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Thursday, 13 February, 2003, 20:51 GMT
Nasa ends search for astronauts' remains
The grave of Ilan Ramon, Israel's first person in space
Astronaut Ilan Ramon has already been buried
The United States space agency Nasa has identified the remains of all seven astronauts who died when the space shuttle Columbia broke up on 1 February and is calling off the search.

The remains of the six US crew members have been taken to a Defence Department mortuary in the state of Delaware. Israeli astronaut Ilan Ramon was buried in his country on Tuesday.

At some point the wheel could fail and send debris everywhere

Internal Nasa e-mail,
30 January
Nasa said "significant amounts" of remains were found in Texas on Wednesday.

On the same day, the agency released an e-mail written before the crash that warned of potentially "catastrophic" results if there were problems with the shuttle's wheel well.

Damage to the wheel well - one of the most vulnerable parts of the shuttle - is considered a possible cause for the disaster.

'Worst-case scenario'

Warning that he was "erring way on the side of absolute worst-case scenarios", engineer Robert Daugherty's e-mail listed problems that could occur if landing gear failed to deploy properly.

Nasa administrator Sean O'Keefe
We will find the problem that caused the loss of Columbia and its crew, we will fix it and we will return to flight operations that are as safe as humanly possible in pursuit of knowledge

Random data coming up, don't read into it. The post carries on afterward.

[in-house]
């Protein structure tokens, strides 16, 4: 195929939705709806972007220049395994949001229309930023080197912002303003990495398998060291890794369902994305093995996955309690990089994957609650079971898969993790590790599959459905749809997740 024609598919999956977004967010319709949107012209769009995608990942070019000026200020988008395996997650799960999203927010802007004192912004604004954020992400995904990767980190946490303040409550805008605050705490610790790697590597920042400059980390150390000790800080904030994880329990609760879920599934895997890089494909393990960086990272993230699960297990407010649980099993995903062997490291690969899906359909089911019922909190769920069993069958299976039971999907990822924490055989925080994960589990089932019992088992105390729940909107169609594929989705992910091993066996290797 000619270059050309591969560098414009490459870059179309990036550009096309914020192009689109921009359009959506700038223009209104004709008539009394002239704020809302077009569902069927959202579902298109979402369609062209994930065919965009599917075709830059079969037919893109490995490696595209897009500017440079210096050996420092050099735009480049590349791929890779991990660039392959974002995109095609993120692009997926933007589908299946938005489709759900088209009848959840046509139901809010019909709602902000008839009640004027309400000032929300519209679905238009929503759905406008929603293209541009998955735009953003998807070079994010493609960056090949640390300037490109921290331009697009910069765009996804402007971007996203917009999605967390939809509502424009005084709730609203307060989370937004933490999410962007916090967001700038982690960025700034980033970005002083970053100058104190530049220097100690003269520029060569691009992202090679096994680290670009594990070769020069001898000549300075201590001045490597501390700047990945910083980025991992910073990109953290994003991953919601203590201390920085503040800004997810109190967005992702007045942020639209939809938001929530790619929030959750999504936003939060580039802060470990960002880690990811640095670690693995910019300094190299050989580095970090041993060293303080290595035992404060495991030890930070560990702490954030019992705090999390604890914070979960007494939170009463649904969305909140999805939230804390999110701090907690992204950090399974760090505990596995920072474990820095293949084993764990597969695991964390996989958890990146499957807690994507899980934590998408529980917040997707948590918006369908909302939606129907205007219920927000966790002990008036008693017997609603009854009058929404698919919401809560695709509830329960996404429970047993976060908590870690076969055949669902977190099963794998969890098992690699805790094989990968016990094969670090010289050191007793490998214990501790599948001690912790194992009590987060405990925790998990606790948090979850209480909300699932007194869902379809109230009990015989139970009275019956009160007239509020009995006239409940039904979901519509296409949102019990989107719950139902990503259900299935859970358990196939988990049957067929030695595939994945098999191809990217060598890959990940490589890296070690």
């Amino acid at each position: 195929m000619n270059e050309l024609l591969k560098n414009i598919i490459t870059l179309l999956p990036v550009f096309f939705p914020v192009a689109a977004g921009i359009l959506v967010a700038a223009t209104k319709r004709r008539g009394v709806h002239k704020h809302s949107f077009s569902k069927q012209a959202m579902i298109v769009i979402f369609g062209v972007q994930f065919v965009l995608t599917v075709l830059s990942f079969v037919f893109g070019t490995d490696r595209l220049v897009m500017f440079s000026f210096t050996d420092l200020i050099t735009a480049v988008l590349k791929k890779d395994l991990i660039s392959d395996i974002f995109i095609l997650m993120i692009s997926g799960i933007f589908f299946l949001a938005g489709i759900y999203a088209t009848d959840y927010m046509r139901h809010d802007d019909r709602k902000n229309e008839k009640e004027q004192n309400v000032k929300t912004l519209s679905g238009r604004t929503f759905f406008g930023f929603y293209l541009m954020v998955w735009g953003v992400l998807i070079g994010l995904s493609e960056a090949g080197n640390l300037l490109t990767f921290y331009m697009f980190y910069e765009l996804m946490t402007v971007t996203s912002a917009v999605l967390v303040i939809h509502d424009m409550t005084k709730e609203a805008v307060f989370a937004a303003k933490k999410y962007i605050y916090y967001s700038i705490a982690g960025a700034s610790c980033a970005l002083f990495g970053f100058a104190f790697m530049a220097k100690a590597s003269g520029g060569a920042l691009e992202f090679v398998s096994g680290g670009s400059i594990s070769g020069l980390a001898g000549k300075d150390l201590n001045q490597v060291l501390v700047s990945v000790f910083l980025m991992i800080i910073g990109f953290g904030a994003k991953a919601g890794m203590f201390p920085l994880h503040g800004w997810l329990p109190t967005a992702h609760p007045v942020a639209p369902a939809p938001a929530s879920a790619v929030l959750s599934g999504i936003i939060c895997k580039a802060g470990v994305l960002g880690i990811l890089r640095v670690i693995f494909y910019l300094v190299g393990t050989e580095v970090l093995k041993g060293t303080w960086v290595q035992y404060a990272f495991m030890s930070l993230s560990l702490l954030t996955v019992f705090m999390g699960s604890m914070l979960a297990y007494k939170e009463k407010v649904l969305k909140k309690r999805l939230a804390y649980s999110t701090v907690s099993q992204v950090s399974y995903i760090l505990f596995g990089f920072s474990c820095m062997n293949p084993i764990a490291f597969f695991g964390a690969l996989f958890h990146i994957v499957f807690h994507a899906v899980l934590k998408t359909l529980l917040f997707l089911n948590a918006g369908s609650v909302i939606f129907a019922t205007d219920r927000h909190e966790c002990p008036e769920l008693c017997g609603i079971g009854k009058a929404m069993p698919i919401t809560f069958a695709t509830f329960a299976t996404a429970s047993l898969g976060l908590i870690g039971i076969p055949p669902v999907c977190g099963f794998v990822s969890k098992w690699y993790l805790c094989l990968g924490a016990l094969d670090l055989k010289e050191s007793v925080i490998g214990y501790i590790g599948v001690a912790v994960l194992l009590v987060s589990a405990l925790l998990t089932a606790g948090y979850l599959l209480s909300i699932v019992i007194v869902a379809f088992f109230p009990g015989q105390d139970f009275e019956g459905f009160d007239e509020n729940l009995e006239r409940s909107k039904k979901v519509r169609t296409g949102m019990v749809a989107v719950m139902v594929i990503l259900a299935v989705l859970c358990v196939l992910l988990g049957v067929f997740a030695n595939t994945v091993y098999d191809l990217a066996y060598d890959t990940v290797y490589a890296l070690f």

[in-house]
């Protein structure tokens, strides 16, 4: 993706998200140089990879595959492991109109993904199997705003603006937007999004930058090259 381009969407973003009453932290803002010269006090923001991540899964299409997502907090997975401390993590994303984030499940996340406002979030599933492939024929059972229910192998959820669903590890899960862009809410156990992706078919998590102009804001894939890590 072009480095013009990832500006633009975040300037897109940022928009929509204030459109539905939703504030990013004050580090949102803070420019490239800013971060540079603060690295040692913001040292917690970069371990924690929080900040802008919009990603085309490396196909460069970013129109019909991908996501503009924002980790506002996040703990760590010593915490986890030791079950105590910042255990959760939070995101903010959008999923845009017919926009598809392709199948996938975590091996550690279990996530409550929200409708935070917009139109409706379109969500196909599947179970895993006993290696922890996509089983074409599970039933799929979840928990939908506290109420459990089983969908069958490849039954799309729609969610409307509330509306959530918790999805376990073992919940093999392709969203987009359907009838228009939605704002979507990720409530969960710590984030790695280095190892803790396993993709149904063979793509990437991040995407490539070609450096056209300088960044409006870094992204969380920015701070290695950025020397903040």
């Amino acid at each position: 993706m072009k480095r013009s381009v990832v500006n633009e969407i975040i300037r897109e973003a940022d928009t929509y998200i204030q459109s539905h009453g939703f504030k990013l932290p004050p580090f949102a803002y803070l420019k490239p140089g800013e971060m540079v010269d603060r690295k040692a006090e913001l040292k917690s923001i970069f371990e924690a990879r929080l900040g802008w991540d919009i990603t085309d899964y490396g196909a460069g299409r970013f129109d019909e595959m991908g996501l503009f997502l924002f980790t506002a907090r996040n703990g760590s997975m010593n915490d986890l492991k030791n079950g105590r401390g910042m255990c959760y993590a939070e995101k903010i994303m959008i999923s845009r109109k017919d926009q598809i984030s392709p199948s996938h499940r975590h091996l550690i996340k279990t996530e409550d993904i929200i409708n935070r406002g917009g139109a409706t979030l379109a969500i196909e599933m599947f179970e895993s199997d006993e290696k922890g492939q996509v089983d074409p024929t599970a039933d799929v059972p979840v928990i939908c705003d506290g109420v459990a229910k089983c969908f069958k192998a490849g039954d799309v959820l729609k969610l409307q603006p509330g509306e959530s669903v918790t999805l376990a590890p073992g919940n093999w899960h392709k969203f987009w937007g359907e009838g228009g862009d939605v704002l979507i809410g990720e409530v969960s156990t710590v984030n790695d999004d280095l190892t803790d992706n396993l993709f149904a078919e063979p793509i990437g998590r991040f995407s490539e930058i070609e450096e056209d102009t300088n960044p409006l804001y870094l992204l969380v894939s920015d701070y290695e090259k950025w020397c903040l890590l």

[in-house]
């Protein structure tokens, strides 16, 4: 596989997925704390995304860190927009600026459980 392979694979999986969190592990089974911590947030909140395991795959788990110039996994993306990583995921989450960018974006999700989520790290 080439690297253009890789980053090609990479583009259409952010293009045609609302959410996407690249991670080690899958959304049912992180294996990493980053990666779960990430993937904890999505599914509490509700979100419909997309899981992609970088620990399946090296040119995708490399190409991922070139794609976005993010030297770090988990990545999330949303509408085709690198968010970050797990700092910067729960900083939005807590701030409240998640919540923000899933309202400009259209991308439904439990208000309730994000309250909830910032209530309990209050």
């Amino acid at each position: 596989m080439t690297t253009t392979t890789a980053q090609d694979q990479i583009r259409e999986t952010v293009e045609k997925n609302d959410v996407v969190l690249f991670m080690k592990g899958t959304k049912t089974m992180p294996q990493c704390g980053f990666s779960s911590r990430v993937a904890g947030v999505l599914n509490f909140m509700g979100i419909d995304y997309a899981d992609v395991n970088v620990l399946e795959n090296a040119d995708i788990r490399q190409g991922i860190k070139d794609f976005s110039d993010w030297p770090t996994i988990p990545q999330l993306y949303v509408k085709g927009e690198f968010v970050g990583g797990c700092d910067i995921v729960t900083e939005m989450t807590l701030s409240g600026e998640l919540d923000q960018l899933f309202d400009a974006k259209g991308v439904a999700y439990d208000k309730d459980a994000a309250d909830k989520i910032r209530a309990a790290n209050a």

Sean O'Keefe
Nasa administrator
"At some point the wheel could fail and send debris everywhere," the engineer theorised on 30 January, two days before the loss of the shuttle.

A Nasa spokeswoman said the astronauts' remains would be released to the families for private memorial services.

"This is a private matter for the families and we are trying to respect that," spokeswoman Eileen Hawley said.

On Wednesday, Nasa's top official Sean O'Keefe told the first congressional hearing into the tragedy that throughout Columbia's 16-day mission there were "no indications" the disaster would occur.

Cause unknown

It is still unclear what caused Columbia to disintegrate 40 miles (65 kilometres) above the Earth.

The first pieces of debris have started to arrive at the Kennedy Space Center in Florida, where investigators hope to reconstruct the shuttle to look for clues for what caused it to break up.

SHUTTLE BREAK-UP
Re-entered atmosphere at 12,500 mph (20,000 km/h)
Disintegrated 40 miles (65 kilometres) above the Earth
Debris scattered over Texas and Louisiana - reports now being checked of sightings in California and Arizona

Mr O'Keefe was testifying before a joint House and Senate committee set up to examine the Columbia disaster and to consider the future of the national space programme.

He said the cause of the disintegration would be found and addressed.

But he called for continued support for the work of Nasa, including manned space flight as well as the use of machines.

"We know the lesson from this terrible accident is not to turn our backs on exploration simply because it is too hard or risky," he said.

"We will find the problem that caused the loss of Columbia and its crew, we will fix it and we will return to flight operations that are as safe as humanly possible in pursuit of knowledge."


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11 Feb 03 | Middle East
11 Feb 03 | Science/Nature
07 Feb 03 | Americas
06 Feb 03 | Americas
05 Feb 03 | Americas
01 Feb 03 | Americas
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